Internal airline maintenance repair, and overhaul (MRO) organizations are eying a variety of improvements to their enterprise-resource planning (ERP) and/or maintenance-management software packages, with document management edging out several other functions as the most sought-after upgrade, an Aviation Week-sponsored survey finds.

Maintenance executives from 31 airlines responded to the survey, conducted by Aviation Week’s MRO Edition with assistance from the International Air Transport Association. The results show that enhancing MRO IT systems is clearly first in importance, followed by replacing systems, then maintaining existing systems.

Document management was selected as a priority enhancement by 65% of respondents, though it was not a runaway winner. Five other functions—maintenance planning, maintenance execution, supply chain management, e-signatures, and tapping into e-enabled aircraft—were selected by at least 50% of respondents. Supply chain execution and increasing mobile usage, such as via tablet-based applications, were other notable preferences among the 11 possible priorities. Respondents were not limited to choosing one priority.

Opportunities for nimble IT vendors aren’t limited to small or upstart carriers. 

Southwest Airlines—the largest U.S. domestic carrier by passenger count—uses a version of legacy system Maxi-Merlin for its fleet of 136 Boeing 737 Classics and the Trax ERP for some of its 500 Boeing 737NGs. Southwest Director-Aircraft Standards John Brutlag tells Aviation Week that the carrier is evaluating how Trax would scale for the carrier’s full fleet. 

Southwest also is looking at IT changes needed to support the Boeing 737 MAX, due in the fleet in July 2017. Health monitoring will be one big change, but the 737 MAX will interact with Southwest ground stations in other ways. Now that the aircraft’s design has been locked in, the carrier can review requirements more closely.

Southwest is evaluating best-of-breed applications for specific functions like planning and forecasting airframe and on-wing engine work. It’s also eyeing mobile maintenance. The carrier is testing a Boeing application on 12 tablets to see if it can eliminate time wasted in traveling to and from aircraft.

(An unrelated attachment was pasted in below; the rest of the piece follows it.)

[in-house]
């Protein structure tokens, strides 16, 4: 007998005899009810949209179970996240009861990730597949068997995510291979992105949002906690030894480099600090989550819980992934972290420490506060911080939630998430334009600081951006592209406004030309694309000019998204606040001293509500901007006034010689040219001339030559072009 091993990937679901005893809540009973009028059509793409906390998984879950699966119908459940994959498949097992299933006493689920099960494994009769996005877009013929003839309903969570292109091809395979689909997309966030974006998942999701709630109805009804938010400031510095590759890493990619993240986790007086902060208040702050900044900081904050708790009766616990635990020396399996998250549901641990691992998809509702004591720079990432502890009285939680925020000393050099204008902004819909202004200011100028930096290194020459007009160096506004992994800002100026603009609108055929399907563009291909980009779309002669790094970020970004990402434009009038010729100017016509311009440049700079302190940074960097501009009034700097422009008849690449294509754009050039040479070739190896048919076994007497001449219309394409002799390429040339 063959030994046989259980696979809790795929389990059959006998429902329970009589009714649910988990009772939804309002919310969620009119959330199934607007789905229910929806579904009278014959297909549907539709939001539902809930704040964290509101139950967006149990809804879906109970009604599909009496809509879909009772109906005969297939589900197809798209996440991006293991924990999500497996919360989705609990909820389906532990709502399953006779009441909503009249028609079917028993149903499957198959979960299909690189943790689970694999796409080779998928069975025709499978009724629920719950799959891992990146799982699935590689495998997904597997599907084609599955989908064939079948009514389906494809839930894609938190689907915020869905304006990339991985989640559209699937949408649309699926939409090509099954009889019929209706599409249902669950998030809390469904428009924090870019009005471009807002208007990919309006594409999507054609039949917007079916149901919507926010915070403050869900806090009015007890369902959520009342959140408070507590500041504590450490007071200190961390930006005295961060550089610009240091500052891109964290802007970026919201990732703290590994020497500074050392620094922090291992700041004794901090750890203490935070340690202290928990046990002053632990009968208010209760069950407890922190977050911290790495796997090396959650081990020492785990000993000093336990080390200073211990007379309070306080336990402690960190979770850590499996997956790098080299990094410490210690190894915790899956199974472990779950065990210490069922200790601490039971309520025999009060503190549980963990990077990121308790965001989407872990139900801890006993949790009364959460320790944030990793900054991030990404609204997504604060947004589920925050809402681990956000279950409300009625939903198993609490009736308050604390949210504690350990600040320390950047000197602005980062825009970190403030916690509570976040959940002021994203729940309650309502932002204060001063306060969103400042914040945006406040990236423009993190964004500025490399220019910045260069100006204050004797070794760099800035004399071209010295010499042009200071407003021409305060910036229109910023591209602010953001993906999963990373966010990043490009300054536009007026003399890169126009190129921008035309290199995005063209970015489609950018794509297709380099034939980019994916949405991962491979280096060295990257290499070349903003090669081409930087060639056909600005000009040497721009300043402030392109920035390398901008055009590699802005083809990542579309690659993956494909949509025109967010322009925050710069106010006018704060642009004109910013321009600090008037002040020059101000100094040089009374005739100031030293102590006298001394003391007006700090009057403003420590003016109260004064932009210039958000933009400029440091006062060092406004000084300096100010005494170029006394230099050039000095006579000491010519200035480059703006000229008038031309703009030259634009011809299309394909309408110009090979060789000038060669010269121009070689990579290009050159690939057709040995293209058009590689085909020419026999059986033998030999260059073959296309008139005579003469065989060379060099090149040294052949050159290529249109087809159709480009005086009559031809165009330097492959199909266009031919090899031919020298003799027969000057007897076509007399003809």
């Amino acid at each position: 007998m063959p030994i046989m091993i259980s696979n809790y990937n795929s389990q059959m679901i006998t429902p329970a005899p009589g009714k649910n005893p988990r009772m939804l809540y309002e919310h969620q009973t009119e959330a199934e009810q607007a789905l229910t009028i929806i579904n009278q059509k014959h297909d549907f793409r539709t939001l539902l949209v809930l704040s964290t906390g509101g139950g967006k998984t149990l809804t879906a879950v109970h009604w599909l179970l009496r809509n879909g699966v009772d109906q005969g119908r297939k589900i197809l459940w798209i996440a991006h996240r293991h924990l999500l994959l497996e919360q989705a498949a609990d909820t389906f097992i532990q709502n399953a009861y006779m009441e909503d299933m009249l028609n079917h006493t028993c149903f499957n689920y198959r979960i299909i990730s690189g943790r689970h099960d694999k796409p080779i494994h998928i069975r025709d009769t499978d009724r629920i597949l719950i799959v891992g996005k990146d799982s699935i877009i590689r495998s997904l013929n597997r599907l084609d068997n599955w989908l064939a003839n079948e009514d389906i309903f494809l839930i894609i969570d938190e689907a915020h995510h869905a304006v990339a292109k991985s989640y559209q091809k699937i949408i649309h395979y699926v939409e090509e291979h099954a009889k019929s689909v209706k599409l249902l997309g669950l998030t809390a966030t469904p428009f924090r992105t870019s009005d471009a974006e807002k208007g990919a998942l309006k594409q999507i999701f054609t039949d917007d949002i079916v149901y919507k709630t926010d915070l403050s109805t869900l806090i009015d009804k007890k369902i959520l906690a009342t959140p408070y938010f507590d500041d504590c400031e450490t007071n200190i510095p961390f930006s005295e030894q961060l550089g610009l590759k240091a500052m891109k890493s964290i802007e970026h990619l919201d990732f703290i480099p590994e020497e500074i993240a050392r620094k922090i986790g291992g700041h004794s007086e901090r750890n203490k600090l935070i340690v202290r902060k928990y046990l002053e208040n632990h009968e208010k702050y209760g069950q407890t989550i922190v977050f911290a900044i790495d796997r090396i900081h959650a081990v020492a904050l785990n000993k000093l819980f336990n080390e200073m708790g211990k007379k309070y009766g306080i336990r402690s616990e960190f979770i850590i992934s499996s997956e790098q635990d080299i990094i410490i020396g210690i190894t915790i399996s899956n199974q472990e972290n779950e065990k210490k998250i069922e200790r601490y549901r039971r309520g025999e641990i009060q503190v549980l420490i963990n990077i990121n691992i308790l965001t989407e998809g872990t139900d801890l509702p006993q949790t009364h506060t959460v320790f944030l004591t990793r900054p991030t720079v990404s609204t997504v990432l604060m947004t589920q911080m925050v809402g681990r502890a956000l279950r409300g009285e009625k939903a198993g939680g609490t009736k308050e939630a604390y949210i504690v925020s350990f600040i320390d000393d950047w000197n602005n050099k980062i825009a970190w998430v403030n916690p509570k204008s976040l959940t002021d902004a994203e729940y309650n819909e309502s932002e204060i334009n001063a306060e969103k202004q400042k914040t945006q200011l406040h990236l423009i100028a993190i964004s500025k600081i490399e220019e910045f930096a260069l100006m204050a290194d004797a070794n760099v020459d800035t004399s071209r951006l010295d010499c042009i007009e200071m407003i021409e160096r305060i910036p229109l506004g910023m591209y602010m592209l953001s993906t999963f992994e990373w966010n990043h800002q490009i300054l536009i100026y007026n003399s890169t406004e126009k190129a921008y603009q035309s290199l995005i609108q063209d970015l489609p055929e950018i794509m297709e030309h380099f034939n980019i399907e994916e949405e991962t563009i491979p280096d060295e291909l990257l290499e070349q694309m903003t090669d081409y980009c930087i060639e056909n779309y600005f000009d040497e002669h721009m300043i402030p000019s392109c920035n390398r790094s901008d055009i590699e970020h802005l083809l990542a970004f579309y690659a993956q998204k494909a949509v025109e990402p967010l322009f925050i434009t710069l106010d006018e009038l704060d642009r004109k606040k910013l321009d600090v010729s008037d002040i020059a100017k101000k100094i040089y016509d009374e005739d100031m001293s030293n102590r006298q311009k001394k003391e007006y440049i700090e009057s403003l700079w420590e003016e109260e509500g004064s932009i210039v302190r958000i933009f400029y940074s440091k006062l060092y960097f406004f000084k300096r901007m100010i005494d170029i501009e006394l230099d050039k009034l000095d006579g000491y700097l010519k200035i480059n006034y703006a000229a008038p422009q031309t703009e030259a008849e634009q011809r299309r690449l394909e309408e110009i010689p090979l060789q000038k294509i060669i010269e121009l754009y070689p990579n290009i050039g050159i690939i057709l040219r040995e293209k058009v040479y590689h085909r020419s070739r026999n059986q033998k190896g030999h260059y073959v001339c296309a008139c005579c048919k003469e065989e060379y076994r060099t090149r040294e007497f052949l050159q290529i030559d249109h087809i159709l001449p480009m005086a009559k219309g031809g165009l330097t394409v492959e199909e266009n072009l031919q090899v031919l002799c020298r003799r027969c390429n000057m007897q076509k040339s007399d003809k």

Southwest adopted Boeing’s Maintenance Performance Toolbox in 2007 and the product serves the airline well for document management.  

“But maintenance rules are very dynamic, so the more dynamic we can be with tech data, the better off we would be,” Brutlag explains. “We’d like a system we can control and change as we go forward.”

Southwest also would like more data from its MRO shop vendors on component history. “This is not an area of excellence at repair shops,” Brutlag notes. “When we exchange between operators, we need the history of components. I’d like to manage by serial number.”

Third-party MRO providers are not sitting still. AAR is testing a mobile business-intelligence dashboard that allows its airframe maintenance customers to see work-card status, work-card details and completion milestones in real-time. The information helps customers know if things are progressing on-schedule or if there are problems. The system has rolled out to a launch customer and feedback so far is positive.

While the tool gives customers work visibility, AAR analysts also use the same data for planning to predict non-routines, trigger part orders and assign bays, labor, supplies and other resources. This predictive business intelligence stretches six months to a year out, AAR Chief Information Officer Kevin Larson says.